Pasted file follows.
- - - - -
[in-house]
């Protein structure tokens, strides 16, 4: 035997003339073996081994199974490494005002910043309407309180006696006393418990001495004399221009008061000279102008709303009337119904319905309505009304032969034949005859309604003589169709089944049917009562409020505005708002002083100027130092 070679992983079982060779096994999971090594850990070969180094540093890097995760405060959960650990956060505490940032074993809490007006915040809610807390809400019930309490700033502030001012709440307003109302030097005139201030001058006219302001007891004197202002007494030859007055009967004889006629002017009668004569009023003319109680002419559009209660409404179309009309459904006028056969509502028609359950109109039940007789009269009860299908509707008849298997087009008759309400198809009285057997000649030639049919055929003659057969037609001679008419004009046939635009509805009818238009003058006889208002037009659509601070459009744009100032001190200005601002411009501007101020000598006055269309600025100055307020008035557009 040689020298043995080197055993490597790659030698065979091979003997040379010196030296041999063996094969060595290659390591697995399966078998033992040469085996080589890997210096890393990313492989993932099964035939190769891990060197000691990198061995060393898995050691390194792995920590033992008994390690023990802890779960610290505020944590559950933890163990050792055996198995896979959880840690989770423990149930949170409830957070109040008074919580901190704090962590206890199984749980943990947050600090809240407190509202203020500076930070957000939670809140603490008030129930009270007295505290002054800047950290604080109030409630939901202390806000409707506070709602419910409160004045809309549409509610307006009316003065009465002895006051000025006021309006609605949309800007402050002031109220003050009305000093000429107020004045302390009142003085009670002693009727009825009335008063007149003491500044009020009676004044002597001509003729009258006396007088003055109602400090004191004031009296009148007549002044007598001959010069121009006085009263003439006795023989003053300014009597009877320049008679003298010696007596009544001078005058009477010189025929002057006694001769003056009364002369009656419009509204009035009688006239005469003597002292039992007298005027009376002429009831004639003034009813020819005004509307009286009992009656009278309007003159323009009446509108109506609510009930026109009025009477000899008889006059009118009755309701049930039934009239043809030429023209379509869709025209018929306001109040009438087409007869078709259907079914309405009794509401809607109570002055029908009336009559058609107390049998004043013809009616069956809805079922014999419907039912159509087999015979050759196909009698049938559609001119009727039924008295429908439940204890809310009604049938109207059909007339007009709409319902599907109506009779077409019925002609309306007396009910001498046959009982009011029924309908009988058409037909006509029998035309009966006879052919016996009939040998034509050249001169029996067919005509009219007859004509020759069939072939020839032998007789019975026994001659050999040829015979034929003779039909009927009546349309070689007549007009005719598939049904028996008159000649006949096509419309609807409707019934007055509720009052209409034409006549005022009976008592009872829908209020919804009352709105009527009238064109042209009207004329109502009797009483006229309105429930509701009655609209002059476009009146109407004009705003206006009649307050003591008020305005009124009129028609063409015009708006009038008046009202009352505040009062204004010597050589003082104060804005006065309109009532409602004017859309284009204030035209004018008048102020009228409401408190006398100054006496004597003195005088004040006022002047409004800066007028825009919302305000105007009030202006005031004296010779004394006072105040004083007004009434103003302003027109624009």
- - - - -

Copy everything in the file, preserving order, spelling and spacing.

[in-house]
């Protein structure tokens, strides 16, 4: 035997003339073996081994199974490494005002910043309407309180006696006393418990001495004399221009008061000279102008709303009337119904319905309505009304032969034949005859309604003589169709089944049917009562409020505005708002002083100027130092 070679992983079982060779096994999971090594850990070969180094540093890097995760405060959960650990956060505490940032074993809490007006915040809610807390809400019930309490700033502030001012709440307003109302030097005139201030001058006219302001007891004197202002007494030859007055009967004889006629002017009668004569009023003319109680002419559009209660409404179309009309459904006028056969509502028609359950109109039940007789009269009860299908509707008849298997087009008759309400198809009285057997000649030639049919055929003659057969037609001679008419004009046939635009509805009818238009003058006889208002037009659509601070459009744009100032001190200005601002411009501007101020000598006055269309600025100055307020008035557009 040689020298043995080197055993490597790659030698065979091979003997040379010196030296041999063996094969060595290659390591697995399966078998033992040469085996080589890997210096890393990313492989993932099964035939190769891990060197000691990198061995060393898995050691390194792995920590033992008994390690023990802890779960610290505020944590559950933890163990050792055996198995896979959880840690989770423990149930949170409830957070109040008074919580901190704090962590206890199984749980943990947050600090809240407190509202203020500076930070957000939670809140603490008030129930009270007295505290002054800047950290604080109030409630939901202390806000409707506070709602419910409160004045809309549409509610307006009316003065009465002895006051000025006021309006609605949309800007402050002031109220003050009305000093000429107020004045302390009142003085009670002693009727009825009335008063007149003491500044009020009676004044002597001509003729009258006396007088003055109602400090004191004031009296009148007549002044007598001959010069121009006085009263003439006795023989003053300014009597009877320049008679003298010696007596009544001078005058009477010189025929002057006694001769003056009364002369009656419009509204009035009688006239005469003597002292039992007298005027009376002429009831004639003034009813020819005004509307009286009992009656009278309007003159323009009446509108109506609510009930026109009025009477000899008889006059009118009755309701049930039934009239043809030429023209379509869709025209018929306001109040009438087409007869078709259907079914309405009794509401809607109570002055029908009336009559058609107390049998004043013809009616069956809805079922014999419907039912159509087999015979050759196909009698049938559609001119009727039924008295429908439940204890809310009604049938109207059909007339007009709409319902599907109506009779077409019925002609309306007396009910001498046959009982009011029924309908009988058409037909006509029998035309009966006879052919016996009939040998034509050249001169029996067919005509009219007859004509020759069939072939020839032998007789019975026994001659050999040829015979034929003779039909009927009546349309070689007549007009005719598939049904028996008159000649006949096509419309609807409707019934007055509720009052209409034409006549005022009976008592009872829908209020919804009352709105009527009238064109042209009207004329109502009797009483006229309105429930509701009655609209002059476009009146109407004009705003206006009649307050003591008020305005009124009129028609063409015009708006009038008046009202009352505040009062204004010597050589003082104060804005006065309109009532409602004017859309284009204030035209004018008048102020009228409401408190006398100054006496004597003195005088004040006022002047409004800066007028825009919302305000105007009030202006005031004296010779004394006072105040004083007004009434103003302003027109624009």